During the Struggle years, musicians were cherished by their communities. They were cherished not for the money they made, or the bling they displayed, but because their voices spoke out for and from community experience.
That has changed. Personality profiles on the lifestyle pages and high-level cultural policy documents share the same view: music is a commodity to be bought and sold, so an individual can get rich or a value-chain can be enhanced. Ornette Coleman got it right: “It’s me they’re selling…I’m the product…” Lip-service is paid to goals such as social cohesion. But commodifying artists and their creativity is about as effective a tool as you could fashion to destroy social cohesion, replacing it with envy and greed.
So we don’t cherish our musicians any more the way we should. On August 12, Feya Faku’s home in Linden was ransacked and, among much else, his trumpet and flugelhorn were stolen. They were rare, specialist instruments acquired during his trip to the US last year: made by Adams; lightweight; and gilded to accommodate a skin sensitivity the trumpeter suffers.
This is the second attack on his creative base that the trumpeter has suffered. Last year, shortly before he recorded his sixth and latest album, Le Ngoma (Feya Faku Music), a previous home was broken into and hijacked while he was in the process of selling it. He is still trapped in the time-consuming legal maze of claiming it back from the vandals, unable to realise its value.
Le Ngoma opens with a melancholy five-minute meditation on that experience, Vandalized, which sets the tone for an album dominated by memories and memorials. The dozen original tracks also include tributes to musical and university colleague the late Zim Ngqawana (Dirge), jazz singer Sathima Bea Benjamin (Miss Benjamin) and reedman Ezra Ngcukana (Nyaniso) as well as Faku’s regular tribute to those other musicians who have passed, Hymn For All. There are memories of Eastern Cape childhood (Barefoot Boys – a title, though not a tune, riffing on the Abdullah Ibrahim tribute to Mongezi Feza, Barefoot Boy from Queenstown), and of the community spaces where the music was nurtured (Peddy’s Place). There are echoes of church in the hymnal Zion, and of deep tradition in the closing mouth-bow Offtake.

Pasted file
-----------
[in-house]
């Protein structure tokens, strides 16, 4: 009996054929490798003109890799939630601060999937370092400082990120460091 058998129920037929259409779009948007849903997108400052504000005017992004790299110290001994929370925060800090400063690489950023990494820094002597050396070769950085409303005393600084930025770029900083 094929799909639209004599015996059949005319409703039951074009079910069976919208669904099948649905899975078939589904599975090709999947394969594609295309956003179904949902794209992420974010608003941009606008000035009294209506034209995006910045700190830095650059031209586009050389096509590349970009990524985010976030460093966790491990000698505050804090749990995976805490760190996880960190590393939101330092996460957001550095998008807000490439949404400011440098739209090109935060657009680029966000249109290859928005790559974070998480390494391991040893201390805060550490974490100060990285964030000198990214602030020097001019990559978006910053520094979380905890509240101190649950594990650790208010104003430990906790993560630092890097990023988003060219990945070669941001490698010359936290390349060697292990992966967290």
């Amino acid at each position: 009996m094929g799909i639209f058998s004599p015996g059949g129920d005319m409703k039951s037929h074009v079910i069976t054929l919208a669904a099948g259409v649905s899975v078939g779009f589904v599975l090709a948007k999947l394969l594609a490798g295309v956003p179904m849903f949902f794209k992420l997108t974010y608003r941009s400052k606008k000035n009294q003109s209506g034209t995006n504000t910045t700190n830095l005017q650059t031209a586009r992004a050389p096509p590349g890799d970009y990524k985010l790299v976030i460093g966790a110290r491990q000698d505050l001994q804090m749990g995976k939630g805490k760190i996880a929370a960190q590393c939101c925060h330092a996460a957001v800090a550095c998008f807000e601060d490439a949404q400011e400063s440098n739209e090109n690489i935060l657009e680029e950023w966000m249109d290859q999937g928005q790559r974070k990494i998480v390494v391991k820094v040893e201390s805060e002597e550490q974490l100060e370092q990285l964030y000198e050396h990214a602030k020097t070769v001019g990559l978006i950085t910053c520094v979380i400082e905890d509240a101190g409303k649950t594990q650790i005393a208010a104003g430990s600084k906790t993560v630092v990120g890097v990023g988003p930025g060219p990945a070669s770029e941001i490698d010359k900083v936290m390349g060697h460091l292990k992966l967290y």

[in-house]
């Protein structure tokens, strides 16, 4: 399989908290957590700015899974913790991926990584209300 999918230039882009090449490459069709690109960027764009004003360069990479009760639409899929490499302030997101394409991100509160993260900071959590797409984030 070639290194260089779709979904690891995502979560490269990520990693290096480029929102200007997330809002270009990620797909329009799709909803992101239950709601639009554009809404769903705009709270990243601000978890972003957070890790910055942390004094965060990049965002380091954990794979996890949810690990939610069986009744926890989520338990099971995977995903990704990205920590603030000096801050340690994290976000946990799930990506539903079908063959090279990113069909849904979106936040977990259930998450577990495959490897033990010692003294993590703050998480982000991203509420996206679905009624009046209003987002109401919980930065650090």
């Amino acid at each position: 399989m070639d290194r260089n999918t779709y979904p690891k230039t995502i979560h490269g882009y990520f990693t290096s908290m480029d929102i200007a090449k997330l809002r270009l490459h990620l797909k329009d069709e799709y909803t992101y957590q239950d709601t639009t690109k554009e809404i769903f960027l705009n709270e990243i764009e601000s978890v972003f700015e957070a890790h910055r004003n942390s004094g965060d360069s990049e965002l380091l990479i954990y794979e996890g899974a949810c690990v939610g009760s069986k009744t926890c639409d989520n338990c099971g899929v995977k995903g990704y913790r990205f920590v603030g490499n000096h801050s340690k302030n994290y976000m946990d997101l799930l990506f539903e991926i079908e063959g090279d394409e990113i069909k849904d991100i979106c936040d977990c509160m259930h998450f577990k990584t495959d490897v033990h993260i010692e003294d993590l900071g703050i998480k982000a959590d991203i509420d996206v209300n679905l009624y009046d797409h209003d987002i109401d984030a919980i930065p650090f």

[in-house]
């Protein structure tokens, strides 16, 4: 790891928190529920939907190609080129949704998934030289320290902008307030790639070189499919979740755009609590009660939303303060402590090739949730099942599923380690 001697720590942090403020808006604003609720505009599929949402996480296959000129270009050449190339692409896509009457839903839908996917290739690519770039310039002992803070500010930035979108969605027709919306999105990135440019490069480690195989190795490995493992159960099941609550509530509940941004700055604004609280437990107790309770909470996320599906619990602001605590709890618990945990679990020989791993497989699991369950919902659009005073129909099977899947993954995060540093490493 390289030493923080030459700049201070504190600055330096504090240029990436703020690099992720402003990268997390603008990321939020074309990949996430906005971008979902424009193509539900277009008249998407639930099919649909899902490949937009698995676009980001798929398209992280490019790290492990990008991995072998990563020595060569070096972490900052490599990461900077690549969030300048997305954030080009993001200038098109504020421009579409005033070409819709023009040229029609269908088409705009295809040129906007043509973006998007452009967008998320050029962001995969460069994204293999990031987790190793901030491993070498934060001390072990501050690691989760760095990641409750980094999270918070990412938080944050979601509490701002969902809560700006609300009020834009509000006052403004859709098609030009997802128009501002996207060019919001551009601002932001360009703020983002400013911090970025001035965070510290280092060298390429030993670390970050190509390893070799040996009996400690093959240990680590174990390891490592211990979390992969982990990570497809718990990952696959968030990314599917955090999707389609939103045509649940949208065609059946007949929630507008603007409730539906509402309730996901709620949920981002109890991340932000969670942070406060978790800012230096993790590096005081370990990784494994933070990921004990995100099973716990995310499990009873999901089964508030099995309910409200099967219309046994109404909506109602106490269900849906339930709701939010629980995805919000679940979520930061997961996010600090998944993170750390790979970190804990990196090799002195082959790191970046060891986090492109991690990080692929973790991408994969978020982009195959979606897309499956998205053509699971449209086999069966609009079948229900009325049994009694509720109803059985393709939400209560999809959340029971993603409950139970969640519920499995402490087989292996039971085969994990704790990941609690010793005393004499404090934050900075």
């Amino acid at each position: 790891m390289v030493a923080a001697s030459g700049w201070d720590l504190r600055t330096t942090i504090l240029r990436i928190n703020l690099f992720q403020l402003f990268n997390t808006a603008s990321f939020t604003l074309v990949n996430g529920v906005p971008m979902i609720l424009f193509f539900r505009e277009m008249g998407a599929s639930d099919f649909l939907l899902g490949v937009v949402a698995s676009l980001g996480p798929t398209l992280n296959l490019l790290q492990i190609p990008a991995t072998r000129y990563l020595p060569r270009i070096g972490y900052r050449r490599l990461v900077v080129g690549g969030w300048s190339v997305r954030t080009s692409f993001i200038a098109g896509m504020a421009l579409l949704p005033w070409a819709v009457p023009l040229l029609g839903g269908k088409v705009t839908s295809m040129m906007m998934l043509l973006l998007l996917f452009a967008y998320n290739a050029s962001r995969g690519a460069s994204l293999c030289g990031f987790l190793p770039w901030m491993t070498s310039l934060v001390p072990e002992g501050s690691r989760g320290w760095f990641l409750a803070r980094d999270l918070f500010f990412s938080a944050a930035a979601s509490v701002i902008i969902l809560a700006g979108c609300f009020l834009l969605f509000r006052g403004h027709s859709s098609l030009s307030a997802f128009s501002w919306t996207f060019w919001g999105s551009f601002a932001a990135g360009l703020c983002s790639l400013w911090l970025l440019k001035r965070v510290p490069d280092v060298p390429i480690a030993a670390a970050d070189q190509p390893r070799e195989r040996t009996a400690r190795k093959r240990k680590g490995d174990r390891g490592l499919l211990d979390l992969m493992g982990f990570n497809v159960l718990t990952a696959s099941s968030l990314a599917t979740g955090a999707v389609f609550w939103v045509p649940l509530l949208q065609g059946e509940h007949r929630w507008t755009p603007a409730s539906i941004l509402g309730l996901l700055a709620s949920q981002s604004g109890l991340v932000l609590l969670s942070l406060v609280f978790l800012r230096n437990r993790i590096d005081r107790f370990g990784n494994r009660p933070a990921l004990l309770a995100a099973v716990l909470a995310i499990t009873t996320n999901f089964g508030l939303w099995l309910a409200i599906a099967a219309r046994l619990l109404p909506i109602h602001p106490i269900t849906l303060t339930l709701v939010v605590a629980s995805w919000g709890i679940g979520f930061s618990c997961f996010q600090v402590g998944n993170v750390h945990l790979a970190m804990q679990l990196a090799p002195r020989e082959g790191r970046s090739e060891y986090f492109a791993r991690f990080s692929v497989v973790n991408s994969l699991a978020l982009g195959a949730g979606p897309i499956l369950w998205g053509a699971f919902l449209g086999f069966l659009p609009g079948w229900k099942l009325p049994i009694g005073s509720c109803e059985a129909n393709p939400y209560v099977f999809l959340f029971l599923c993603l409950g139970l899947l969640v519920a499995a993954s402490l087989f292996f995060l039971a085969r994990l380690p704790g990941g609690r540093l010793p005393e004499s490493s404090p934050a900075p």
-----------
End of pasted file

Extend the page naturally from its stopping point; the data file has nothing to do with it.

The album was recorded in Switzerland, with saxophonist Domenic Landolf, pianist Jean-Paul Brodbeck, bassist Fabian Gisler and drummer Dominic Egli. While there has always been a lyrical, minor-key melancholy about much of Faku’s music, the tone here is darker and sadder than usual, in regrets for friends – and values – lost. Landolf’s modal excursions on the melodies abstract and concentrate the essence of the emotions; Egli’s dense textures provide atmospheric wrapping.
As for Faku’s own playing, it underlines how severe a blow the loss of those instruments is. He comes from a line of Eastern Cape jazz trumpet descent that valued speed and showmanship, and Faku certainly has the technique to let those fly when needed. But what makes his trumpet voice his own is the level of control he can bring to those helter-skelter cascades of notes, and his understanding of space and restraint. In that, those Adams horns were his perfect match: offering just the right colour and mood in their tones, and (as was visible on stage) accommodating his individual physicality as a player in their heft and feel.
Le Ngoma is a sad album, but not a depressing one. Nyaniso mourns the passing of a great player, but also captures the instinctive groove that underlaid even the most abstract of Ngcukana’s excursions. The melody of Dirge is comforting in its stark beauty, underpinned by Gisler’s sensitive bass. Barefoot Boys offers jaunty exuberance; Peddy’s Place dances with the sparkling mood of every sunny Sunday afternoon session you ever attended. The centerpiece is the title track, with Faku offering a concise little rap in English and IsiXhosa: “This music…is not just mine alone…it’s for everyone in the world. I love this music”